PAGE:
“Insuring a sustainable future requires Long Island to come together and build consensus on where and how it will grow. Sustainable Long Island’s efforts to include everyone in this conversation are critical to the Island’s success.”—Christopher Jones, Vice President for Research, Regional Plan Association

“Our Healthy Nassau campaign builds upon existing initiatives and adds new ones to sustain a healthy environment. We are all concerned about global warming. As we wait for Washington to act, the county government is currently purchasing 10% of our electricity from wind power. We use biodiesel in our entire non-emergency diesel fleet and Long Island Bus is one of the cleanest bus fleets in the nation. We are also preserving our last remaining open space and farm land and creating new organic farms on county land. We continue to plant trees and create greenways and bike paths, and we are establishing sustainable landscape practices to reduce the use of water, pesticides and fertilizer.” —Thomas Suozzi, Nassau County Executive

“This conference provided participants an opportunity to see how sustainable development is not a burden to be endured but rather a real benefit to be embraced.” —Elaine Gross, President, ERASE Racism

“Many Long Islanders have jumped on board the ‘going green’ trend­—everything from using recycled, eco-friendly products to buying solar panels and hybrid cars. Business owners, government leaders and others who care about our region want to make the changes needed to create a bright future for Long Island. The Sustainable Long Island Conference gave them the resources they need to start on that journey.­—Gordian Raacke, Founder and Executive Director, Renewable Energy Long Island 

“The grass roots, bottom up efforts of Sustainable Long Island and their partners are transforming the community, changing the psychology and image of New Cassel and leading to an exciting social and economic revitalization.”— Richard Guardino, Vice President for Business Development, Hofstra University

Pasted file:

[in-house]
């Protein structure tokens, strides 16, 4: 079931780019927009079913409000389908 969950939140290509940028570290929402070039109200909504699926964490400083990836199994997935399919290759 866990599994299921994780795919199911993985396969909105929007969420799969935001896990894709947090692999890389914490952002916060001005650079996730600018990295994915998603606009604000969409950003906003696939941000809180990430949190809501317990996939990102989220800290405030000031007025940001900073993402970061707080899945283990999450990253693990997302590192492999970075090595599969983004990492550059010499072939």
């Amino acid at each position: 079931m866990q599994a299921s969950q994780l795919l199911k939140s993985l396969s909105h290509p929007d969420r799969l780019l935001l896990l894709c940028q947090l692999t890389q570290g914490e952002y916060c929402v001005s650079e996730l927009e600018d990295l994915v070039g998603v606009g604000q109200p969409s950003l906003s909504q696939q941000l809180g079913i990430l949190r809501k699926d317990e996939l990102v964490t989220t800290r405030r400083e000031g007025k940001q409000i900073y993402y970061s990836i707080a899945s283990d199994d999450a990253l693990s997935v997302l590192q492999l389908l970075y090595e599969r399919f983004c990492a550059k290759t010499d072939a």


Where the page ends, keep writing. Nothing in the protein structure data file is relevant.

“Americans are only about 4% of the world’s population, but we consume 27% of the world’s oil market. Despite the fact that burning fossil fuels is directly contributing to global warming, Americans continue to increase the demand for energy. This reliance upon a depleting resource that is causing a climate crisis is simply not sustainable.” —Neal Lewis, Executive Director, Neighborhood Network

“The university serves multiple roles: as creator, curator, and critic, and also as teacher, actor, and partner. For the environment, this means that the university not only generates knowledge, but also preserves what is known so that we can pass it on … to improve our world.  As a consequence, I believe that the university is morally obligated to act on what it knows, and should not separate its behavior from its knowledge.” —Robert Scott, President, Adelphi University, discussing Adelphi’s green building initiatives

“Sustainable development is creating new opportunities for companies to meet the growing demand for green products.  The Sustainable Long Island conference is an important step to highlight the activities in the region, and demonstrate how business owners can both expand their markets and create jobs while minimizing their environmental impact.” Tzipora Lubarr, Project Manager, Sustainable Initiatives, New York Industrial Retention Network

“The caliber of the experts, contributors and vendors was outstanding, as well as everyone’s level of participation and willingness to share important knowledge. Professional and well-organized, this conference was a clear win. I continue to be impressed by what Sustainable Long Island has done, and continues to achieve as the champion of sustainable development on Long Island.”Eric D. Hieger, Psy.D., Knowing Point

2007 Annual Conference Program